Formation damage sometimes has a significant impact on well productivity or injectivity. Much of the work undertaken to mitigate against formation damage serves to qualify the impact of damage and for example, determine the least damaging introduced fluids. Whilst qualification is important, quantification of damage impact is a much greater prize.

Taking advantage of increased computational power and speed, Computational Fluid Dynamics (CFD) has been applied in the last five years to numerically model and quantify flow restriction in wells and the near wellbore (Byrne et al 2009). This process enables better prediction of the real impact of formation damage on well productivity. The process has been applied to many real fields and wells and in this paper we present some of the latest revelations on the impact of formation damage on well performance.

In order to illustrate the simplicity of the process a sensitivity analysis of typical formation damage restrictions has been applied. This demonstrates the impact of different formation damage quantities and depths on different well trajectories and lengths in the same reservoir. In some cases the impact of damage that could be classed as "severe" in a laboratory test has little impact on eventual well productivity. In others the damage has a profound impact on well performance. With the obvious caveat that every well is different, we propose some consistent guidelines on the impact of damage based on our numerical modelling work.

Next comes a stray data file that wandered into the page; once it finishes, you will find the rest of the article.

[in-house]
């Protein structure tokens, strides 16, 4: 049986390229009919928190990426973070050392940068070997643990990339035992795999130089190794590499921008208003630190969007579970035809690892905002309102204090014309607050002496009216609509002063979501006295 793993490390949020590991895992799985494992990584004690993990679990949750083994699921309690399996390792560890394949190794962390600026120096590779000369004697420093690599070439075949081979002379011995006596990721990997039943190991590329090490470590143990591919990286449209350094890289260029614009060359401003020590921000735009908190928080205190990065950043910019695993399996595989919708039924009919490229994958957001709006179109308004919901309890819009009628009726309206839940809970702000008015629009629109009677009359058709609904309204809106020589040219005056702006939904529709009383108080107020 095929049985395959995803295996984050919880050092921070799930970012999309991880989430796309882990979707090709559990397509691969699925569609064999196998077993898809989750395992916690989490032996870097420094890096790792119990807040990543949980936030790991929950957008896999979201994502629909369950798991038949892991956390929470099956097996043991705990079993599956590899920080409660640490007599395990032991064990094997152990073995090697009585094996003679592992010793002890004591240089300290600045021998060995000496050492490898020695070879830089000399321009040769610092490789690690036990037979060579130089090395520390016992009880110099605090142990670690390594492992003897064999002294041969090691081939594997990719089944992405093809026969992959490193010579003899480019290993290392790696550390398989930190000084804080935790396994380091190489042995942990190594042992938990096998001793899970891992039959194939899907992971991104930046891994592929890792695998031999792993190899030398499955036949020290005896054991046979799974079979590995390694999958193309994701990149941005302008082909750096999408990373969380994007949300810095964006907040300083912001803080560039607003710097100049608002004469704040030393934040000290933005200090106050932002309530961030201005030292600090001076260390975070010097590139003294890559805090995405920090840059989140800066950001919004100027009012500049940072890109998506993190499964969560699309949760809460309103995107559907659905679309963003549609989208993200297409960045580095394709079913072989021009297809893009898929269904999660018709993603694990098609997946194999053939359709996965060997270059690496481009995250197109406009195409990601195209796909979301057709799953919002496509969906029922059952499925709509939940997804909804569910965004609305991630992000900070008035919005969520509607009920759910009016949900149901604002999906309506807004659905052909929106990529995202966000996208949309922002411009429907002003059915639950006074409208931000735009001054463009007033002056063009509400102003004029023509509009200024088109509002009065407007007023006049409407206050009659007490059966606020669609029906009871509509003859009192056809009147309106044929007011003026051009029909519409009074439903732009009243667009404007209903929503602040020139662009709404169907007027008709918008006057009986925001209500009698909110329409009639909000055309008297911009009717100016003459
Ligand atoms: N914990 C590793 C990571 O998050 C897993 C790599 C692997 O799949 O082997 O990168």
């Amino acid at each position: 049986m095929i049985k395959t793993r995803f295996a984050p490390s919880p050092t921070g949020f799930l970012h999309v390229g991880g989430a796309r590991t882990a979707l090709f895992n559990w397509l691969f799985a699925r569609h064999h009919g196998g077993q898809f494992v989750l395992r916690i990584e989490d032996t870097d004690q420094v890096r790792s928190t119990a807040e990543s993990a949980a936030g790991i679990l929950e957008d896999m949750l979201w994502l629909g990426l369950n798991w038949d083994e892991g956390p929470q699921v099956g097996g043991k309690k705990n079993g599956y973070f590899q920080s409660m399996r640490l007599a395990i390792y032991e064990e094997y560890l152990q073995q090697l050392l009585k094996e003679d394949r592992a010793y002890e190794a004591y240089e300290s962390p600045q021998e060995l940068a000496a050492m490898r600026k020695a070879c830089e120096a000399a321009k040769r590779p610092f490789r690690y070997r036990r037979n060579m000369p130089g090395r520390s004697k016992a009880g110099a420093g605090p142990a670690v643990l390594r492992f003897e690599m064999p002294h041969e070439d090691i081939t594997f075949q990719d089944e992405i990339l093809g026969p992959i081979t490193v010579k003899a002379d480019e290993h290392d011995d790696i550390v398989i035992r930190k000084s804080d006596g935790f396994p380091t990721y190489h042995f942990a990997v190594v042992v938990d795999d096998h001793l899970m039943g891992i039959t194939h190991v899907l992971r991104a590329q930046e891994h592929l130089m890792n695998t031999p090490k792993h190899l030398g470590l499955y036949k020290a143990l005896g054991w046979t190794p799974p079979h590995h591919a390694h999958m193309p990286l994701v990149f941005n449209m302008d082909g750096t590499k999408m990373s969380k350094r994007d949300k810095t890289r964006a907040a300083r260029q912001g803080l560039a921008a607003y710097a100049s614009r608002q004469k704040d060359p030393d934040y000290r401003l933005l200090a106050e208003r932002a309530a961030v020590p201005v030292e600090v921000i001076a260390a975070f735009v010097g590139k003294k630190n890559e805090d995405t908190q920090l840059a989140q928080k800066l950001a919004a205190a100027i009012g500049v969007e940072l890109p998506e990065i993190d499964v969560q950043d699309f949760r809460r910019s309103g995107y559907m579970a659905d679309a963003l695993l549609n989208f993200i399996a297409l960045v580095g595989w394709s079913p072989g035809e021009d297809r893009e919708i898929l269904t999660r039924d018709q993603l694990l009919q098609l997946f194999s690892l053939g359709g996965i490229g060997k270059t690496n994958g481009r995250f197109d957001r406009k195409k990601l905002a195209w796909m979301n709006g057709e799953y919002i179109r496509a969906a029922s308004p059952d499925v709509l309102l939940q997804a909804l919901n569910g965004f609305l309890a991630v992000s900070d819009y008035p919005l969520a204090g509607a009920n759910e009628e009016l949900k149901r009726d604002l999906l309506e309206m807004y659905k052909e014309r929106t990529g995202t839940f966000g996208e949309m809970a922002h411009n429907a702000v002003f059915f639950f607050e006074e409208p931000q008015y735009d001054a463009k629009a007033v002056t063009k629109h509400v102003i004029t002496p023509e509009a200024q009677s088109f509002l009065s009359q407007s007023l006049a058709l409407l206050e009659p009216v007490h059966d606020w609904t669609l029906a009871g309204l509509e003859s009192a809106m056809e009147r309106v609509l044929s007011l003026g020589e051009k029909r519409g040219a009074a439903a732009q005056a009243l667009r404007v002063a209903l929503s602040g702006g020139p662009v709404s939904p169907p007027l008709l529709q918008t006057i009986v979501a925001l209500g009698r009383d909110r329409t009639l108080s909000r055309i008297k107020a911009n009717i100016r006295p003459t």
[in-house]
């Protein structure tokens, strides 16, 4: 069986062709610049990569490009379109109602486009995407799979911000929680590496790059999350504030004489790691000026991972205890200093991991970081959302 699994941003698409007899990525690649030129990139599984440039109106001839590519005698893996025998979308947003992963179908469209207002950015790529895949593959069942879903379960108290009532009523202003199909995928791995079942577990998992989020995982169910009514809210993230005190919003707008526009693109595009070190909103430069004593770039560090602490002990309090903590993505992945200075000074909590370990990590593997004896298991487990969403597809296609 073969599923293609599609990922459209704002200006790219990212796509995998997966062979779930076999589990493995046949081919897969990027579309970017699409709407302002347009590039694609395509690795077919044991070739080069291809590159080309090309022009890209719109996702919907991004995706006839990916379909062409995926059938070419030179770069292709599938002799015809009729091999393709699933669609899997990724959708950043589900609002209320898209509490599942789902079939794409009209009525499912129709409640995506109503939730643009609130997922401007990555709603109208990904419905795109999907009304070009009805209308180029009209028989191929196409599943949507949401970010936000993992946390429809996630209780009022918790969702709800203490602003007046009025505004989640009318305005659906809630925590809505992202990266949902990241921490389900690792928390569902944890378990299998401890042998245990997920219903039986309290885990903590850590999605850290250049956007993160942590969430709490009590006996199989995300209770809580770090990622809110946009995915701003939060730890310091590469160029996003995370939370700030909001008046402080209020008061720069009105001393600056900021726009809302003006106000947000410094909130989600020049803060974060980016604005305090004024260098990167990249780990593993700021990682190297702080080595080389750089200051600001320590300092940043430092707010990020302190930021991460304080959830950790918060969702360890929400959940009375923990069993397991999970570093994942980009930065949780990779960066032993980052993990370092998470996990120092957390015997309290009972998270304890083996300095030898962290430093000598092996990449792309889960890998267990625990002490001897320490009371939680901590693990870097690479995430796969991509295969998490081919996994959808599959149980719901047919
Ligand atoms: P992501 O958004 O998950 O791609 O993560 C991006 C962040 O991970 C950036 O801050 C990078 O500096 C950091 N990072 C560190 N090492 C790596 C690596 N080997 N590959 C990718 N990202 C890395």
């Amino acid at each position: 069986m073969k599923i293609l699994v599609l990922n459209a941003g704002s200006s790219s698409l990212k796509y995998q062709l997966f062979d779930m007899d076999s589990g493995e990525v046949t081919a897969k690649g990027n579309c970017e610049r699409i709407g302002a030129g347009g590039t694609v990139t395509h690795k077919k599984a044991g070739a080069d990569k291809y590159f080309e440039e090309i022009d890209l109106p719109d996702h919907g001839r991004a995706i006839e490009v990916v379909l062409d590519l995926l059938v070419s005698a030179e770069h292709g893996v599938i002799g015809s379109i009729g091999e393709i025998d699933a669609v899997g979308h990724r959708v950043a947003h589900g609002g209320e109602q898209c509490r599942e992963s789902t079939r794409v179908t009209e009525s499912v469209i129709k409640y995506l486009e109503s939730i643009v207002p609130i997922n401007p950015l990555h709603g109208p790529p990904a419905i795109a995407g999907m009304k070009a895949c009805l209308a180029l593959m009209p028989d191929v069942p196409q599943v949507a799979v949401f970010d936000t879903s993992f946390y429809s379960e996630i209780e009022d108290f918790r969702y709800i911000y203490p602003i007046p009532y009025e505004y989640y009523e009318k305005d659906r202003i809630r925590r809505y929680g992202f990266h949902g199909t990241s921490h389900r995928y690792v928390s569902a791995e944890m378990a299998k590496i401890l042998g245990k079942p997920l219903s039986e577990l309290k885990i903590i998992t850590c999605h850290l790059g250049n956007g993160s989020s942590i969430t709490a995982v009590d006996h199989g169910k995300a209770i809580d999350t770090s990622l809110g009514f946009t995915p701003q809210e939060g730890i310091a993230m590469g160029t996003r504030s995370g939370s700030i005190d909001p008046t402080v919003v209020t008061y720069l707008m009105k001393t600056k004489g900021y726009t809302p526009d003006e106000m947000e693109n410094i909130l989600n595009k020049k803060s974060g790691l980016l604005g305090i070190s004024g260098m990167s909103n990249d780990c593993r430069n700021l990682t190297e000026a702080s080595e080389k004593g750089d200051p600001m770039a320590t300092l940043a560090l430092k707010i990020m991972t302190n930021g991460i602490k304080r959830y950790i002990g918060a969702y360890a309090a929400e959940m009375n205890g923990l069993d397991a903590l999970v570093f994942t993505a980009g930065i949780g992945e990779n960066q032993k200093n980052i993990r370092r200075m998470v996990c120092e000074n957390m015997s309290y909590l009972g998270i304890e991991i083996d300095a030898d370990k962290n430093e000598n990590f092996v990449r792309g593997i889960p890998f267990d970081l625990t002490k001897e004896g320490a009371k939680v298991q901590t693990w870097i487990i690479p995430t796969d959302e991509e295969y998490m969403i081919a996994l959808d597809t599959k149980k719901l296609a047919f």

Modelling of this kind does not reduce the necessity to understand or simulate damage, instead it enables focus where formation damage has greatest impact and creates a greater awareness of the importance of damage to our industry. Through increasing use of appropriate modelling, uncertainty is reduced and better wells can be drilled and completed.

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